What do Millersville students, the Marine Science Consortium on Wallops Island, Va., newly named the Chincoteague Bay Field Station have in common? The answer is the opportunity to intern with the National Aeronautics and Space Administration (NASA) and assist in conducting research.
The Chincoteague Bay Field Station is collaborating with the NASA Goddard Space Flight Center’s Wallops Flight Facility (GSFCWFF) to promote student development in the sciences and faculty research in areas of interest to NASA.
Millersville faculty and students are currently working on two ongoing projects with NASA in association with the Field Station.
The first project involves using Light Detection and Ranging (LiDAR), which is a remote sensing technology that measures distance by illuminating a target with a laser and analyzing the reflecting light to map topographic surfaces from aircrads and drones. NASA flies the LiDAR sensor on its drones and aircraft and supplies the data. Students collect ground data at almost the same time as the flight time to validate the aircraft based LiDAR data.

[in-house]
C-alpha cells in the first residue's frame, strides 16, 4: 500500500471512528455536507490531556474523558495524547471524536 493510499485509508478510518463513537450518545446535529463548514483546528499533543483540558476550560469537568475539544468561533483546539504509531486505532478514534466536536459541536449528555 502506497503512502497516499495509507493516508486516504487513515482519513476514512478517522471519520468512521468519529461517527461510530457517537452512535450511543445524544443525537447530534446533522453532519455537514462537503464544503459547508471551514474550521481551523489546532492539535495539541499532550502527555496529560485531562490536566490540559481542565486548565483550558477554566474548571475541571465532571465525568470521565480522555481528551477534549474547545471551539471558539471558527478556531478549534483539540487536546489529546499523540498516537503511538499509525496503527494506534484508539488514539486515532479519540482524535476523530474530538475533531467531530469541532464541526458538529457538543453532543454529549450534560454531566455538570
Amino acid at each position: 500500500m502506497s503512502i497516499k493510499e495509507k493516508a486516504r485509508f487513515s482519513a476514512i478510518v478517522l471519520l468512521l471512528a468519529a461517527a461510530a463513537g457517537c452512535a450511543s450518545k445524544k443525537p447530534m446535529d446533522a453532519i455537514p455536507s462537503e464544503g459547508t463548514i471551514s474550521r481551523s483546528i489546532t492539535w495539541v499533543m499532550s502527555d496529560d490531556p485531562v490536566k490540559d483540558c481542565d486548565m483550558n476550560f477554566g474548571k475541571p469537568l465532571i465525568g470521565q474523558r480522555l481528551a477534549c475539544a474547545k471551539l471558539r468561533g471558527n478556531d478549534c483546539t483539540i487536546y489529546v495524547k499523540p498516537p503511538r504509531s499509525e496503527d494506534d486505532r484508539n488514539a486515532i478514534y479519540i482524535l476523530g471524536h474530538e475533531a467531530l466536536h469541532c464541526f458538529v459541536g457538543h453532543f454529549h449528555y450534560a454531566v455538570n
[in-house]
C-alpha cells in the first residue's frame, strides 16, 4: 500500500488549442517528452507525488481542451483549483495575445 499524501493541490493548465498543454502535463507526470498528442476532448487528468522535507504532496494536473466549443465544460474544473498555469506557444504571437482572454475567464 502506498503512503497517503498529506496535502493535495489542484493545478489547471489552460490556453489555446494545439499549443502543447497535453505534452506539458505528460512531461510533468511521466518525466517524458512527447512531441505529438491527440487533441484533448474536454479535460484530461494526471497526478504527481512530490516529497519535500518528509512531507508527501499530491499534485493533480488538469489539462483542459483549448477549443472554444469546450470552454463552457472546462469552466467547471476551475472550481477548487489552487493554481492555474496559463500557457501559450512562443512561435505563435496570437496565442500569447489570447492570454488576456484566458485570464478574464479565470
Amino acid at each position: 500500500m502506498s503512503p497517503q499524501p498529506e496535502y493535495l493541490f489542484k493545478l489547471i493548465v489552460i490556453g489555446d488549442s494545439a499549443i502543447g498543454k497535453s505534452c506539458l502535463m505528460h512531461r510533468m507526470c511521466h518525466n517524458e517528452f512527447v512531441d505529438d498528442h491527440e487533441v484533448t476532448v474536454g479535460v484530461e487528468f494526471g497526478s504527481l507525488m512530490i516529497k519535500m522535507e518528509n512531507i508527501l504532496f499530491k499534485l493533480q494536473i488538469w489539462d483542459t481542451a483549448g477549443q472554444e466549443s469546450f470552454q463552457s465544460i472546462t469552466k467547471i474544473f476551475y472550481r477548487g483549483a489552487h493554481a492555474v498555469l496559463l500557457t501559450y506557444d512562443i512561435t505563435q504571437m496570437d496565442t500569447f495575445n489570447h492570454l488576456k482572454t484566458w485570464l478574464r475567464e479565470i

The other project in collaboration with NASA scientists involves using shipboard measurements to collect data on the Delmarva shelf region. The goal for the project is to collect climate quality data in order to understand how the warming seawater will affect oxygen and marine life in the area.
“The Field Station has a strong scientific relationship with NASA,” said Dr. Ajoy Kumar, Millersville University associate professor of ocean sciences and coastal studies, who teaches a summer course on field methods in oceanography at the Field “Most of the collaborations are thorough the PASSHE schools. Our faculty uses NASA’s equipment and NASA scientists use the field station’s boats for their research.”